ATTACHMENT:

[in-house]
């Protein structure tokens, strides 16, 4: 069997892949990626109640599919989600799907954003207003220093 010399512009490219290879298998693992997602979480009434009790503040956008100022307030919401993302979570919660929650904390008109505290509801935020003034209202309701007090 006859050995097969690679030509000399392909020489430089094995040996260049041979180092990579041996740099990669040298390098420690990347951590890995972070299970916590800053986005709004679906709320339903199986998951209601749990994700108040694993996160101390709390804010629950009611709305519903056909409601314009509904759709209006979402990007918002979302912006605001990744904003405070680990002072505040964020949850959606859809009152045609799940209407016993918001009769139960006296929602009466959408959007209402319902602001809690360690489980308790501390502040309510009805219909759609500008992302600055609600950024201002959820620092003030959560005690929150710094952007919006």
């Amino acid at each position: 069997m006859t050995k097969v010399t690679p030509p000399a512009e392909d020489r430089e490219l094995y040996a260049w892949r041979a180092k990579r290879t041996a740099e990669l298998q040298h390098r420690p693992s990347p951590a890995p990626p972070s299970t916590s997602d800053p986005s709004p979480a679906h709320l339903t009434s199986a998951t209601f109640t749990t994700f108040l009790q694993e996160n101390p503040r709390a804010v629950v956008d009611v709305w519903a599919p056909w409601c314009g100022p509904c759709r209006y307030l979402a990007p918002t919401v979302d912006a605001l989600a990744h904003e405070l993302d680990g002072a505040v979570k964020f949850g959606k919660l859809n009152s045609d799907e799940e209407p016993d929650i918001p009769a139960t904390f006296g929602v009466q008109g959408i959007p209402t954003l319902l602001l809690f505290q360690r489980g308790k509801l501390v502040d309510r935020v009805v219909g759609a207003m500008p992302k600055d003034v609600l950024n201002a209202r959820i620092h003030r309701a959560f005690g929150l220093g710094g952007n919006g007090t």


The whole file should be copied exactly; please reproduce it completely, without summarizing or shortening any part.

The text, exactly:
[in-house]
């Protein structure tokens, strides 16, 4: 069997892949990626109640599919989600799907954003207003220093 010399512009490219290879298998693992997602979480009434009790503040956008100022307030919401993302979570919660929650904390008109505290509801935020003034209202309701007090 006859050995097969690679030509000399392909020489430089094995040996260049041979180092990579041996740099990669040298390098420690990347951590890995972070299970916590800053986005709004679906709320339903199986998951209601749990994700108040694993996160101390709390804010629950009611709305519903056909409601314009509904759709209006979402990007918002979302912006605001990744904003405070680990002072505040964020949850959606859809009152045609799940209407016993918001009769139960006296929602009466959408959007209402319902602001809690360690489980308790501390502040309510009805219909759609500008992302600055609600950024201002959820620092003030959560005690929150710094952007919006």
């Amino acid at each position: 069997m006859t050995k097969v010399t690679p030509p000399a512009e392909d020489r430089e490219l094995y040996a260049w892949r041979a180092k990579r290879t041996a740099e990669l298998q040298h390098r420690p693992s990347p951590a890995p990626p972070s299970t916590s997602d800053p986005s709004p979480a679906h709320l339903t009434s199986a998951t209601f109640t749990t994700f108040l009790q694993e996160n101390p503040r709390a804010v629950v956008d009611v709305w519903a599919p056909w409601c314009g100022p509904c759709r209006y307030l979402a990007p918002t919401v979302d912006a605001l989600a990744h904003e405070l993302d680990g002072a505040v979570k964020f949850g959606k919660l859809n009152s045609d799907e799940e209407p016993d929650i918001p009769a139960t904390f006296g929602v009466q008109g959408i959007p209402t954003l319902l602001l809690f505290q360690r489980g308790k509801l501390v502040d309510r935020v009805v219909g759609a207003m500008p992302k600055d003034v609600l950024n201002a209202r959820i620092h003030r309701a959560f005690g929150l220093g710094g952007n919006g007090t």